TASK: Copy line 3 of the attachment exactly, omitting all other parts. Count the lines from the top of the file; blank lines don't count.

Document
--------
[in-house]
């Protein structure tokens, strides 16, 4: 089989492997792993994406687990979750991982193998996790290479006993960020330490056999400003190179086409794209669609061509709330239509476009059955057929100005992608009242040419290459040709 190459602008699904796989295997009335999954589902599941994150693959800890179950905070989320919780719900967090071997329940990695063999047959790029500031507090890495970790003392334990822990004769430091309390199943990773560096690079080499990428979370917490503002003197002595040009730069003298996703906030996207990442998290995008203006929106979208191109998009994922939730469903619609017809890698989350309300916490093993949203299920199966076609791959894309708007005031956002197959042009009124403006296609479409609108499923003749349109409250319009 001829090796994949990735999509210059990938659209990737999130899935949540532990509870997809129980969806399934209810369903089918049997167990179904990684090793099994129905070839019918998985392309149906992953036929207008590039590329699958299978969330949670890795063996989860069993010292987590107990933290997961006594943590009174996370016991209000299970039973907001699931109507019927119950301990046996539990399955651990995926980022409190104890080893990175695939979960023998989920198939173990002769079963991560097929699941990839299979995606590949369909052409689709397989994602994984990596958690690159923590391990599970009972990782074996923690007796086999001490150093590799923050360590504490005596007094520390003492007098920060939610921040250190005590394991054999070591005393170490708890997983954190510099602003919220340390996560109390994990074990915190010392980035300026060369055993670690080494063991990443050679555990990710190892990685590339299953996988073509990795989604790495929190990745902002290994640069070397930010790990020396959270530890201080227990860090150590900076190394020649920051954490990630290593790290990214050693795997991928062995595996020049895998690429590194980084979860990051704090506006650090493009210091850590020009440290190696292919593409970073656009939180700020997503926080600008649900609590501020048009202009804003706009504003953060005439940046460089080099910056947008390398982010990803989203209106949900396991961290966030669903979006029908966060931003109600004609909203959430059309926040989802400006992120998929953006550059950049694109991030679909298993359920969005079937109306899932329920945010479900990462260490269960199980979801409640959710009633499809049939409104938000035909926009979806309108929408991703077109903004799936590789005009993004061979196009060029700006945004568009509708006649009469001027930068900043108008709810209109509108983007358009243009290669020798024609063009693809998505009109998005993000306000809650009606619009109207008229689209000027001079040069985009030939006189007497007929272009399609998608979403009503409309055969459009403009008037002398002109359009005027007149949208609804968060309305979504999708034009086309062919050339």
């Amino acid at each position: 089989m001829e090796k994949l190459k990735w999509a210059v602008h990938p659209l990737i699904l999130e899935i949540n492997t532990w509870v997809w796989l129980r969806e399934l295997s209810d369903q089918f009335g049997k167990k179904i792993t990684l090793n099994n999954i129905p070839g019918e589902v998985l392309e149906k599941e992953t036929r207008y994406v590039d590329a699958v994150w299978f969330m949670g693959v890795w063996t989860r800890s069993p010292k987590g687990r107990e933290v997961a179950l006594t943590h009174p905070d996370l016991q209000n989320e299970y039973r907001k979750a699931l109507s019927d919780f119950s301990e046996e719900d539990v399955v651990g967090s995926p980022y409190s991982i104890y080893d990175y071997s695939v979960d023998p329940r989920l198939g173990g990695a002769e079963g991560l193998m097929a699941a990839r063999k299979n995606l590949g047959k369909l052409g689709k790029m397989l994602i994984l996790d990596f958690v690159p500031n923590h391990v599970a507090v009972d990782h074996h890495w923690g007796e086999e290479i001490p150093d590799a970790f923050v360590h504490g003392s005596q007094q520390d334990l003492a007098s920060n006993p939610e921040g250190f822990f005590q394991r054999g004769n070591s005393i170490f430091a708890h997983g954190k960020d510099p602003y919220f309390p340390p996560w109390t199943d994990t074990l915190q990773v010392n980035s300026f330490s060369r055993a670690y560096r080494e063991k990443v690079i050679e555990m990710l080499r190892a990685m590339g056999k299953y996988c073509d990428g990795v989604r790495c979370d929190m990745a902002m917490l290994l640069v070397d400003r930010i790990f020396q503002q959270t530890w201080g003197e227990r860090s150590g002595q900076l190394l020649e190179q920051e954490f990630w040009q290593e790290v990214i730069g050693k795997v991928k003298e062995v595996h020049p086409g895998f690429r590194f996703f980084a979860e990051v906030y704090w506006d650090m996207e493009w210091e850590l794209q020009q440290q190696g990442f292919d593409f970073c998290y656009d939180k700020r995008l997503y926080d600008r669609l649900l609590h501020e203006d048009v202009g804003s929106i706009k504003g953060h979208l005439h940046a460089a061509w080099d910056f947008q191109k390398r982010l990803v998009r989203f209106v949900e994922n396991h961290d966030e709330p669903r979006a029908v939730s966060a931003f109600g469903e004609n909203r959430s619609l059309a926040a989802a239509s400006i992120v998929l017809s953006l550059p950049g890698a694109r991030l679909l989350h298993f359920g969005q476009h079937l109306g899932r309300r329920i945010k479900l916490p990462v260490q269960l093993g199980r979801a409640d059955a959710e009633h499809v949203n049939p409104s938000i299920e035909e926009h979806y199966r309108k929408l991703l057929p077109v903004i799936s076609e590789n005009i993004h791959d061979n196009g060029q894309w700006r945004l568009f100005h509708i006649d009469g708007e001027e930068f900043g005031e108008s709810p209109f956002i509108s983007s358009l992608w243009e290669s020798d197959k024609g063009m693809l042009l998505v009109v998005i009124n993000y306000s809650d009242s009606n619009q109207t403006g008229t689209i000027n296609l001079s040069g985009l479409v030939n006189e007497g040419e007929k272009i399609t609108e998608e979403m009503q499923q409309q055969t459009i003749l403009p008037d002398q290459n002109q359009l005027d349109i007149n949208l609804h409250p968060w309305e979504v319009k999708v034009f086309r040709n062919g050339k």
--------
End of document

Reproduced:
């Amino acid at each position: 089989m001829e090796k994949l190459k990735w999509a210059v602008h990938p659209l990737i699904l999130e899935i949540n492997t532990w509870v997809w796989l129980r969806e399934l295997s209810d369903q089918f009335g049997k167990k179904i792993t990684l090793n099994n999954i129905p070839g019918e589902v998985l392309e149906k599941e992953t036929r207008y994406v590039d590329a699958v994150w299978f969330m949670g693959v890795w063996t989860r800890s069993p010292k987590g687990r107990e933290v997961a179950l006594t943590h009174p905070d996370l016991q209000n989320e299970y039973r907001k979750a699931l109507s019927d919780f119950s301990e046996e719900d539990v399955v651990g967090s995926p980022y409190s991982i104890y080893d990175y071997s695939v979960d023998p329940r989920l198939g173990g990695a002769e079963g991560l193998m097929a699941a990839r063999k299979n995606l590949g047959k369909l052409g689709k790029m397989l994602i994984l996790d990596f958690v690159p500031n923590h391990v599970a507090v009972d990782h074996h890495w923690g007796e086999e290479i001490p150093d590799a970790f923050v360590h504490g003392s005596q007094q520390d334990l003492a007098s920060n006993p939610e921040g250190f822990f005590q394991r054999g004769n070591s005393i170490f430091a708890h997983g954190k960020d510099p602003y919220f309390p340390p996560w109390t199943d994990t074990l915190q990773v010392n980035s300026f330490s060369r055993a670690y560096r080494e063991k990443v690079i050679e555990m990710l080499r190892a990685m590339g056999k299953y996988c073509d990428g990795v989604r790495c979370d929190m990745a902002m917490l290994l640069v070397d400003r930010i790990f020396q503002q959270t530890w201080g003197e227990r860090s150590g002595q900076l190394l020649e190179q920051e954490f990630w040009q290593e790290v990214i730069g050693k795997v991928k003298e062995v595996h020049p086409g895998f690429r590194f996703f980084a979860e990051v906030y704090w506006d650090m996207e493009w210091e850590l794209q020009q440290q190696g990442f292919d593409f970073c998290y656009d939180k700020r995008l997503y926080d600008r669609l649900l609590h501020e203006d048009v202009g804003s929106i706009k504003g953060h979208l005439h940046a460089a061509w080099d910056f947008q191109k390398r982010l990803v998009r989203f209106v949900e994922n396991h961290d966030e709330p669903r979006a029908v939730s966060a931003f109600g469903e004609n909203r959430s619609l059309a926040a989802a239509s400006i992120v998929l017809s953006l550059p950049g890698a694109r991030l679909l989350h298993f359920g969005q476009h079937l109306g899932r309300r329920i945010k479900l916490p990462v260490q269960l093993g199980r979801a409640d059955a959710e009633h499809v949203n049939p409104s938000i299920e035909e926009h979806y199966r309108k929408l991703l057929p077109v903004i799936s076609e590789n005009i993004h791959d061979n196009g060029q894309w700006r945004l568009f100005h509708i006649d009469g708007e001027e930068f900043g005031e108008s709810p209109f956002i509108s983007s358009l992608w243009e290669s020798d197959k024609g063009m693809l042009l998505v009109v998005i009124n993000y306000s809650d009242s009606n619009q109207t403006g008229t689209i000027n296609l001079s040069g985009l479409v030939n006189e007497g040419e007929k272009i399609t609108e998608e979403m009503q499923q409309q055969t459009i003749l403009p008037d002398q290459n002109q359009l005027d349109i007149n949208l609804h409250p968060w309305e979504v319009k999708v034009f086309r040709n062919g050339k």